Wall Street reviews Georgia’s new limit on individual income tax rate
By David Pendered
While political pundits review Georgia’s elections outcomes, Wall Street analysts have focused on the passage of an amendment to the Georgia Constitution that’s the first of its kind in the nation.
Moody’s Investors Services issued a report Friday that raises a cautionary flag over the amendment that caps Georgia’s individual income tax rate at 6 percent. The limit restricts the state’s ability to raise revenues, if necessary, the report observes.
Georgia was one of 11 states included in a report intended to inform investors about ballot initiatives that could have a “material credit impact.”
Moody’s report does not suggest the credit rating agency will take any action to alter the state’s credit rating, which is the highest rating available. In addition, the report highlights Georgia’s historically fiscal conservative budget policies.
The concern Moody’s cited in Georgia involves the fact that personal income tax is the state’s largest source of revenue.
By setting a constitutional limit on the tax rate for the largest potential source of revenue, Georgia has removed one tool that could be used to raise funds as needed.
That, of course, was the intent of sponsors at the state Capitol when they passed Senate Resolution 415. Senate President Pro Tem David Shafer (R-Duluth) was the lead sponsor. Gov. Nathan Deal signed the bill into law on April 22.
Advocates contended the cap would improve Georgia’s competitiveness. According to Sen. Buddy Carter (R-Pooler), as quoted in ballotpedia.org:
- “Although somewhat symbolic, capping the rate at this level would improve Georgia’s competitiveness while bringing certainty to businesses contemplating expansion decisions in our state.”
Georgia voters supported the amendment by voting for it Tuesday by a three-to-one margin, according to unofficial elections returns.
Moody’s report observes that individual income tax accounted for 47 percent of the state’s current budget – generating $9.5 billion of the state’s $19.7 billion general fund budget, according to Moody’s.
The great recession showed the state’s vulnerability to any significant drops in personal income. State revenues plummeted during the recession, tracking the drop in wages and other income of Georgia residents.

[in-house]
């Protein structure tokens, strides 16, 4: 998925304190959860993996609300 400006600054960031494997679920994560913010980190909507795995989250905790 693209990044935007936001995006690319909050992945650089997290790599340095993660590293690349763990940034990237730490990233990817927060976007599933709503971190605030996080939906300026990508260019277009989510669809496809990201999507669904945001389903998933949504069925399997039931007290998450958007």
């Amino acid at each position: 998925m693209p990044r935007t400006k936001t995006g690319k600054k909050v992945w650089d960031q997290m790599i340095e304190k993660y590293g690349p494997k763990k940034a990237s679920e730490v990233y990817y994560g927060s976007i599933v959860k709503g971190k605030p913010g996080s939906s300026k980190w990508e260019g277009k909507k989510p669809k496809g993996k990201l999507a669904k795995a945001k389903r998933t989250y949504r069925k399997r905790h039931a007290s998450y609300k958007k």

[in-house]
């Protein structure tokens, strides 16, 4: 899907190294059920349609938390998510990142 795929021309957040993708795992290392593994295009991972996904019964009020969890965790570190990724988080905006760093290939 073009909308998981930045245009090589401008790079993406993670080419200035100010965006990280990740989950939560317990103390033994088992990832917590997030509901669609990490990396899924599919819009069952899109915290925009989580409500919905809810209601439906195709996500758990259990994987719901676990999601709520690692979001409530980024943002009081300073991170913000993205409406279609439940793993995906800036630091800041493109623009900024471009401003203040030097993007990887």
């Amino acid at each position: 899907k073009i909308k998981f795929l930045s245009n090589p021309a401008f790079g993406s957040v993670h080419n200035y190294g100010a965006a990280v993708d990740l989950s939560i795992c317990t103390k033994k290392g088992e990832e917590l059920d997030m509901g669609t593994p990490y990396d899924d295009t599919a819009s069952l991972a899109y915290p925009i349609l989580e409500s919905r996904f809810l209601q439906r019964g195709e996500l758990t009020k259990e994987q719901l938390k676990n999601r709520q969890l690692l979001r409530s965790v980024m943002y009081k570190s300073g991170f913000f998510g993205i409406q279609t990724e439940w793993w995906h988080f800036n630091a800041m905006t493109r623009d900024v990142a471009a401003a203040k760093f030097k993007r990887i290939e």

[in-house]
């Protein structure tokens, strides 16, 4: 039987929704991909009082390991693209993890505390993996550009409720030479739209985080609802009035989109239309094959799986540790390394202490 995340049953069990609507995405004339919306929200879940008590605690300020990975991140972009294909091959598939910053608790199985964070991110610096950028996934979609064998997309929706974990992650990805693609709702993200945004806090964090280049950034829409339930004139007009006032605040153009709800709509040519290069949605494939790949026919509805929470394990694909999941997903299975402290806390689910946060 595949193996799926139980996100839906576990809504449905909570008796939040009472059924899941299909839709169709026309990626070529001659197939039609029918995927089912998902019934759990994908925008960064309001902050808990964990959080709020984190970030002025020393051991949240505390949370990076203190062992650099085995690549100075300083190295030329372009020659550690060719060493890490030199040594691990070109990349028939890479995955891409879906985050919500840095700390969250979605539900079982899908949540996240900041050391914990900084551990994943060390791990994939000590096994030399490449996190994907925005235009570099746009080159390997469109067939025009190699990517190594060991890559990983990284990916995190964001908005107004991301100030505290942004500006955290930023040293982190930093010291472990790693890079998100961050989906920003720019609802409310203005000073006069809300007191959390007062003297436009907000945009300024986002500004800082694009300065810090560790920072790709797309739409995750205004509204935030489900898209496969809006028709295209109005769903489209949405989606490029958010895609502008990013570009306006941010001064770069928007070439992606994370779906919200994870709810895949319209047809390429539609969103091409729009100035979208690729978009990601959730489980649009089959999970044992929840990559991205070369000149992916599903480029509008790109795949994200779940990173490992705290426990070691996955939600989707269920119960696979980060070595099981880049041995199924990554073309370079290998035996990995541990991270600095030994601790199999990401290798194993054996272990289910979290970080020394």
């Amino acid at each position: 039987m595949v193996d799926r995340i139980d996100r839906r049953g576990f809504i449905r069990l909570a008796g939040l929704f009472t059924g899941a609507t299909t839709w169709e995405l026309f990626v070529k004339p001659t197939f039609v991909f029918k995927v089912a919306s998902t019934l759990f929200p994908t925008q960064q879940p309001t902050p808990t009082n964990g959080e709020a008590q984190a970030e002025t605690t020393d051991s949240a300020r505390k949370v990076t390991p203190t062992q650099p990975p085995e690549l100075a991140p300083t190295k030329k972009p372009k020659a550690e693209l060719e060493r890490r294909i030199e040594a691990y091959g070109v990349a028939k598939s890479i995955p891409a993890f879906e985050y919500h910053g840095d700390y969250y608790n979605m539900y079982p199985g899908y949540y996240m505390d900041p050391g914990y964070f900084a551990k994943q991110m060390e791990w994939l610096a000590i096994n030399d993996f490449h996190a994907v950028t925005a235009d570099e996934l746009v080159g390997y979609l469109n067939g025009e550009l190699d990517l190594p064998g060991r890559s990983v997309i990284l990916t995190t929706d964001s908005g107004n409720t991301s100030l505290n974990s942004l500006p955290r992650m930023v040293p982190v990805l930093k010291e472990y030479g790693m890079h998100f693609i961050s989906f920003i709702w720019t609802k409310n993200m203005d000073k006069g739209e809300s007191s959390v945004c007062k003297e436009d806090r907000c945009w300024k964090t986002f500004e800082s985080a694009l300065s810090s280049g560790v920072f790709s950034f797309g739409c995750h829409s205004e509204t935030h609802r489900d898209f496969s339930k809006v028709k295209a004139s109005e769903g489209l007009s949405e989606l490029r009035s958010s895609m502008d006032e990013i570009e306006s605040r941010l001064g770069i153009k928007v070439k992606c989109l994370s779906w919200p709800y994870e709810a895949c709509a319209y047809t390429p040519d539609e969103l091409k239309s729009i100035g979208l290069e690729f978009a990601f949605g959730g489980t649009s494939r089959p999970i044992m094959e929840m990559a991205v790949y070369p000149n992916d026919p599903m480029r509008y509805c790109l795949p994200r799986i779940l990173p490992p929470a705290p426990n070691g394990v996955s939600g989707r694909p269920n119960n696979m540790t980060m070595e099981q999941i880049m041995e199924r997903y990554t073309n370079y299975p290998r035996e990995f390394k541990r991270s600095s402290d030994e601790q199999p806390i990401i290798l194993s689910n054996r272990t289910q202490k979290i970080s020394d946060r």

Georgia has taken five years to reach the pre-recession level of income tax collections, following drops of 11 percent in Fiscal Year 2009 and 10 percent in FY 2010, according to the report.
The report observes:
- “A significant strength of state management lies in its broad powers and resources to manage its finances in the face of volatility. Georgia’s constitutional cap has stripped the state of that option with respect to its personal income tax. While it is not uncommon for a state to enact tax reform, Georgia will be the first to put a constitutional cap on its tax rate.”
The report goes on to outline the outcome in states that also have cut tax rates – though not through constitution amendments:
- “While we do not view tax policy changes as negative, we have seen recent examples of tax cuts resulting in lower-than-expected revenue performance, which can be a credit challenge. North Carolina (Aaa stable) reduced its income tax rate from a tiered 6 percent, 7percent and 7.5 percent to a flat tax rate of 5.8 percent and experienced a year-over-year decline of 6.2 percent in individual income tax revenues during fiscal 2014, while Kansas (Aa2 stable) experienced a year-over-year decline of 32 percent in fiscal 2014 after cutting income tax rates.”
The report notes that Georgia’s 6 percent income tax rate is “average,” compared to neighboring states: South Carolina’s rate is 7 percent; Alabama’s rate is 5 percent; Florida does not levy an income tax; and Tennessee taxes only capital gains.